There is almost no conversation about the real issues. What does it mean to take a human life and what are the criteria for doing so. This conversation is one that becomes a conversation about the existential role and responsibility of those with the authority to kill and those who are killed. It is NOT about if someone should go to jail.
My overwhelming reaction to the last few years, starting with Trayvon Martin and continuing through this very minute is that these are tragedies for the people involved and the community. We need to learn how to stop them by addressing underlying values and behavior. This is not really about the criminal justice system. It is about how we relate to each other and how we treat human life at every level, including at the police, military and street level.
I have not written much about people who are responsible for a death. The opening line of the show is: “There is a dance. A dance that one day each and every one of us will dance.” Yes, we will all die one day. How that happens and whom we are with matters. Will we have the opportunity to be with and comfort someone we love as we or they transition from this earth? There is a ritual and a process around both that is imagined and portrayed in The Actual Dance.
There are, we now see, other moments. It is what one critic of The Actual Dance described: “What about the shop owner who is shot in the throat and is gurgling blood,” where is the “beauty and dignity in that.” This is a criticism because The Actual Dance imagines the moment as one of grace as we hold the hand of the one we have loved and lived our life with as they or we die. While there is another vision around how this plays out during sudden tragedy, see the poem “Hallow”, I have not yet figured out how this all fits into death on the streets in confrontations between police and citizens.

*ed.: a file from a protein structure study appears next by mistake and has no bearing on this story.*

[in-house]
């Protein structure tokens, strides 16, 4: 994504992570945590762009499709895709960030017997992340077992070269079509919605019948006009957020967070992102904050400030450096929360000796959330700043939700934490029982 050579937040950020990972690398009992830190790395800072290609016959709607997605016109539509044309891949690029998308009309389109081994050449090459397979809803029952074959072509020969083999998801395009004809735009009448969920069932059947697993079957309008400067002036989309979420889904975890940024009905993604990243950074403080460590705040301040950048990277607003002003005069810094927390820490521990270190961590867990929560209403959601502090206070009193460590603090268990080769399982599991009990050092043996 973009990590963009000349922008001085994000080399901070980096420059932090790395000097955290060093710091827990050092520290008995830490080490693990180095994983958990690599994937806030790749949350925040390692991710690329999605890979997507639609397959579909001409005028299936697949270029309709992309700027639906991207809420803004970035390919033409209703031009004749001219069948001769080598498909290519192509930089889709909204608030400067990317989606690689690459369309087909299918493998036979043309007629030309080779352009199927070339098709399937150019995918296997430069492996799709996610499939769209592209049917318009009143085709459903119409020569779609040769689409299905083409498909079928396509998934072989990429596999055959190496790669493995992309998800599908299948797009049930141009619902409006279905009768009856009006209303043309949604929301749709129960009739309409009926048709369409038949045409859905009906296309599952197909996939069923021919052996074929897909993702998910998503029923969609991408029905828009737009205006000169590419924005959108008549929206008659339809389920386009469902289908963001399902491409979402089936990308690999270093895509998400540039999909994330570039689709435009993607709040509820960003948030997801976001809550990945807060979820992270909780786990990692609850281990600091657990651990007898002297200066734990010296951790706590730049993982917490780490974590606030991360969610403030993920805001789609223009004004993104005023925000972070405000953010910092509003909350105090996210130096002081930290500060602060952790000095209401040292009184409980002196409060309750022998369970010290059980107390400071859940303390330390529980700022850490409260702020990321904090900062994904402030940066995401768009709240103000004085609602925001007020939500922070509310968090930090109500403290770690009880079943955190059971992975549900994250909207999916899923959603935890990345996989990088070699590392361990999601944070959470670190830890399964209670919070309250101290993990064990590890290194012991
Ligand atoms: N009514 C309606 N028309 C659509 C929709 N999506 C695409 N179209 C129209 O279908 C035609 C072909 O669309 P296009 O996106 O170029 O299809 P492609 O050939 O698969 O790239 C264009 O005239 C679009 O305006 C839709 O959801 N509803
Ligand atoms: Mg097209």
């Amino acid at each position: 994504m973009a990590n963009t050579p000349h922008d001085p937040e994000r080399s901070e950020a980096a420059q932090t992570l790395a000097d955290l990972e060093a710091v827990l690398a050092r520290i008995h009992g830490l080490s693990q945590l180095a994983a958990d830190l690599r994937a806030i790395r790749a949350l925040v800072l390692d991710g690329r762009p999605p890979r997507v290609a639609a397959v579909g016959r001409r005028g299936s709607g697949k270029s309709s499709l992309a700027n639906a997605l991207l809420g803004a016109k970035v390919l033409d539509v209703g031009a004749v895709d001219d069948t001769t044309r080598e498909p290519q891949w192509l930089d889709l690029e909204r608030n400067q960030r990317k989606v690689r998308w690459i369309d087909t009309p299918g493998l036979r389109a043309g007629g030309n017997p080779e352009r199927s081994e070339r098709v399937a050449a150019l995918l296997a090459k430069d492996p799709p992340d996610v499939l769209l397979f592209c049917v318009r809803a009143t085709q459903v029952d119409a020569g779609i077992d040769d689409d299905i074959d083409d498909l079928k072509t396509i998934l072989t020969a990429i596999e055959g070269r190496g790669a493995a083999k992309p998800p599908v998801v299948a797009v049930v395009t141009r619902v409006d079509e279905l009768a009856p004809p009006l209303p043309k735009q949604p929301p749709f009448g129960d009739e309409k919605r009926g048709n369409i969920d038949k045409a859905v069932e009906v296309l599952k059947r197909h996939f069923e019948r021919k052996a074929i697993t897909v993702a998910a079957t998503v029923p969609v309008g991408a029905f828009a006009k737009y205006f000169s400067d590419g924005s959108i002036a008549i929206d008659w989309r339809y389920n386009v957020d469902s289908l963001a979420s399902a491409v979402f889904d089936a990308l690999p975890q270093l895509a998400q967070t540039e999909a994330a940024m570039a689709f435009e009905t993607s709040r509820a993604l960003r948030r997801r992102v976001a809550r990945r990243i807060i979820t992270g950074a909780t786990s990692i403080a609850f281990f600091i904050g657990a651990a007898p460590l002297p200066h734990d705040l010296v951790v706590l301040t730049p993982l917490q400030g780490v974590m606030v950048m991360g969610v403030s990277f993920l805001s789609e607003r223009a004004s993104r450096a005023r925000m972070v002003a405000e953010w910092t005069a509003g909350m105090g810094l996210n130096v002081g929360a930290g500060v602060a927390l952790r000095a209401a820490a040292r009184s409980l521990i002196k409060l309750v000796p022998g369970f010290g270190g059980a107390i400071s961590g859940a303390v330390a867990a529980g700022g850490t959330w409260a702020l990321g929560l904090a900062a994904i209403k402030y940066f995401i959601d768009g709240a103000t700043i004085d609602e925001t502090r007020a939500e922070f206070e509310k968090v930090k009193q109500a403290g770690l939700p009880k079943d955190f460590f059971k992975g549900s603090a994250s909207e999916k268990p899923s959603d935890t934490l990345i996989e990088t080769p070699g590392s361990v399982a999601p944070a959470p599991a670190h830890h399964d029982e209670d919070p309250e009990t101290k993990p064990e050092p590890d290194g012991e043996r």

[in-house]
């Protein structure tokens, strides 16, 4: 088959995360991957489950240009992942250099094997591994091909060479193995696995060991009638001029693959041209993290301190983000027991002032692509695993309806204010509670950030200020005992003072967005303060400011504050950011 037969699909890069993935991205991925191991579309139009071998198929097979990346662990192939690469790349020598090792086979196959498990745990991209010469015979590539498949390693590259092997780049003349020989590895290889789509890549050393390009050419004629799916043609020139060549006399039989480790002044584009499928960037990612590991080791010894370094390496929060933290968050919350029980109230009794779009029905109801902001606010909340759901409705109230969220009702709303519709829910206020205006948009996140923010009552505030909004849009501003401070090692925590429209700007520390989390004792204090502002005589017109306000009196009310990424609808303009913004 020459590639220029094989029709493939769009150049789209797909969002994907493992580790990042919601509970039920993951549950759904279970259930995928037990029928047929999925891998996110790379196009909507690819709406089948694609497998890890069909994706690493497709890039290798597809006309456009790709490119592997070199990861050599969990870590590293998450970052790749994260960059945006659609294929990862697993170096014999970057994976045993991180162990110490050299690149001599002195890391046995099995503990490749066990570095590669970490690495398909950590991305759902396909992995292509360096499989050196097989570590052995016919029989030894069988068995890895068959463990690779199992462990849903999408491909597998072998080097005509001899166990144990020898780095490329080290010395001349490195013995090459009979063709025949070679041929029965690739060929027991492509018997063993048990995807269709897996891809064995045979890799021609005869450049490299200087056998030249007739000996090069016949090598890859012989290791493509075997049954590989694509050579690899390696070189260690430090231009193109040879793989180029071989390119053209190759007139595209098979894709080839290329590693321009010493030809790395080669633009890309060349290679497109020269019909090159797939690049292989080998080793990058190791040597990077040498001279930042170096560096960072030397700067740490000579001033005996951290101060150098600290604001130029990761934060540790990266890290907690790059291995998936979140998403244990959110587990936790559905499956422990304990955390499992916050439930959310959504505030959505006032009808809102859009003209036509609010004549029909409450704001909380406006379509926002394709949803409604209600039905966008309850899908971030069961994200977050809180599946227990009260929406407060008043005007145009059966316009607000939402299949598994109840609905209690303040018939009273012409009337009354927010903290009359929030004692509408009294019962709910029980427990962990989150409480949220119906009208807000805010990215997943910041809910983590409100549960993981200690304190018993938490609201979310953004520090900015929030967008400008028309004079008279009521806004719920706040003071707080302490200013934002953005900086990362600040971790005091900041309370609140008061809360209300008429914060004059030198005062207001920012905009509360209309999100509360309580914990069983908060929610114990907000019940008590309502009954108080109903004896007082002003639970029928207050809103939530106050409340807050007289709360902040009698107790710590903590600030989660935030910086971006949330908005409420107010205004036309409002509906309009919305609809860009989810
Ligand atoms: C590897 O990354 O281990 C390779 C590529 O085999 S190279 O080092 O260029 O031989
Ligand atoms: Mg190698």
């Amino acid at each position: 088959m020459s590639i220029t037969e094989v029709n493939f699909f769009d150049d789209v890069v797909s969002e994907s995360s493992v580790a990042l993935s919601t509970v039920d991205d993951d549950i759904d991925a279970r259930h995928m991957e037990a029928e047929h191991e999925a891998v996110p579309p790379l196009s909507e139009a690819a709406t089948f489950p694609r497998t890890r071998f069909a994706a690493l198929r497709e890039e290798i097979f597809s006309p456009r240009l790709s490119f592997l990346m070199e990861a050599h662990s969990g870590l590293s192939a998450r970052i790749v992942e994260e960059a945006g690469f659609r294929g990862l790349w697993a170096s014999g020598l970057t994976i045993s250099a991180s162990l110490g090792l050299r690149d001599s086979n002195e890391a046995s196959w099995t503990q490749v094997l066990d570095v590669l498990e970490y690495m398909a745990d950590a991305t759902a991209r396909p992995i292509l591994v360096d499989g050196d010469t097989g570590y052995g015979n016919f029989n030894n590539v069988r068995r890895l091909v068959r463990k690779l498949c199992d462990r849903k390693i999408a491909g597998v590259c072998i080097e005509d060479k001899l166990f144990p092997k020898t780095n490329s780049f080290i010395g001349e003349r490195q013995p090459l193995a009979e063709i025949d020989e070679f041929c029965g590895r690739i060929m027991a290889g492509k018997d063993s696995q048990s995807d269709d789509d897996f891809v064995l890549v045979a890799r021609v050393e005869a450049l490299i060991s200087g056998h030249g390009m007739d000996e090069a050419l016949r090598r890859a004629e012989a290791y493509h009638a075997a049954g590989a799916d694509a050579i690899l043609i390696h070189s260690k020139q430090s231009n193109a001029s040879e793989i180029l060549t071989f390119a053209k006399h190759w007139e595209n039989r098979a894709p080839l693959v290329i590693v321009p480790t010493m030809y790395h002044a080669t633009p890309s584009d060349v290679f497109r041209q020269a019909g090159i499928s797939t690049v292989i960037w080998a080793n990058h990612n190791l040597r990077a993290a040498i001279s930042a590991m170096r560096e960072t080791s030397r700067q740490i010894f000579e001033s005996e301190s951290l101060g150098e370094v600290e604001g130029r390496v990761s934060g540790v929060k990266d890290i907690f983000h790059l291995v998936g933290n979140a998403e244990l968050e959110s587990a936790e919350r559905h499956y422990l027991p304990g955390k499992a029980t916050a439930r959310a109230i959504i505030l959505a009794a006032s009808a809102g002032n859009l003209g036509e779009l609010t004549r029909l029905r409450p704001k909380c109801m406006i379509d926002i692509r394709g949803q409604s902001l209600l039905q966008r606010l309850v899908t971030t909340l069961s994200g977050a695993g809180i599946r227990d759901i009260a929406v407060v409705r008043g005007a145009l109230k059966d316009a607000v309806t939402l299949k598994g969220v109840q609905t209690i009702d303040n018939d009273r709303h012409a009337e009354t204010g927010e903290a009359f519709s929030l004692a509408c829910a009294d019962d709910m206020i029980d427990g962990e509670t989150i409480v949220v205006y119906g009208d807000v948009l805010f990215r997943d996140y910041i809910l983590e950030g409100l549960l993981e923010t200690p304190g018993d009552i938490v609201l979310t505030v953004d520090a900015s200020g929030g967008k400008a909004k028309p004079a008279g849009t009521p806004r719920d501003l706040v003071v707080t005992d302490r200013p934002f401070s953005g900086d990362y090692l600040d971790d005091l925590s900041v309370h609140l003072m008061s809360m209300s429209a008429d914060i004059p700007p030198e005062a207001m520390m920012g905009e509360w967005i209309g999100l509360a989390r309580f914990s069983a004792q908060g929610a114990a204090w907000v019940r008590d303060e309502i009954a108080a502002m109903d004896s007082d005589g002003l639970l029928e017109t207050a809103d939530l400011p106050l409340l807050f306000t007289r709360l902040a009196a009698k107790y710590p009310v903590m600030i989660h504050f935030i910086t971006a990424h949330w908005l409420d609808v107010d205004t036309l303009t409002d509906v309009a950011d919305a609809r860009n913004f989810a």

One argument was made by the Police Commissioner in New York. When you are told by a policeman you are under arrest, submit immediately. Anything else that happens if you do not is the “resistors” fault. Maybe in running a successful police department this can be a necessary point of view.
I wonder though what it is like to be responsible for taking a human life. I wonder what sort of training police officers are been given around the sacred nature of their actions. We think about this most often in war and I understand that for the solider who kills there is often deep emotional trauma and impact. A good soldier, in my view, suffers when he or she kills. It is presumed that all such killing in a legal sense is justified self-defense. The same for a police officer. When a police officer takes a life they are also damaging their own soul in some way, even in a fully justified situation. And there are such situations.
I pine for a society where the culture on the street for all people is to honor the sanctity of human life. This includes not engaging in criminal or illegal activities nor activities that contribute to increasing the risk of crime, or drugs or gang activity. Good policing works hard at keeping the streets civil and free of risky activities and behaviors. The goal should be for there to be zero police involved shootings and deaths.
In looking at the Eric Garner incident in New York I am willing to say that he should not have been selling contraband cigarettes on the street and he should not have been arrested in that way. Both situations contributed to the unnecessary death. The real tragedy is that a human being lost his life and that another human being owns that for the rest of his life.
The Actual Dance – the ritual of coming to terms with the meaning of and loss of life – takes place for both individuals in these situations. I do not suggest the consequences are equal. The first priority is to preserve life. Once that line is crossed then there are moral, psychological consequences for all involved. And that is the Dance or process or ritual confronting everyone, not just those immediately involved, but society as well.
It is NOT only about the criminal justice process. The focus around weather we criminalize the behavior or if the jury gets to decide if the death was justified is not the important conversation. In some ways, the likelihood is that the police will always prevail. What is more important is changing our system to reduce the frequency with which this happens. And that is NOT going to happen just because a jury convicts or acquits.
It needs a conversation that is about the value of life in our society and how far we will go to chose life.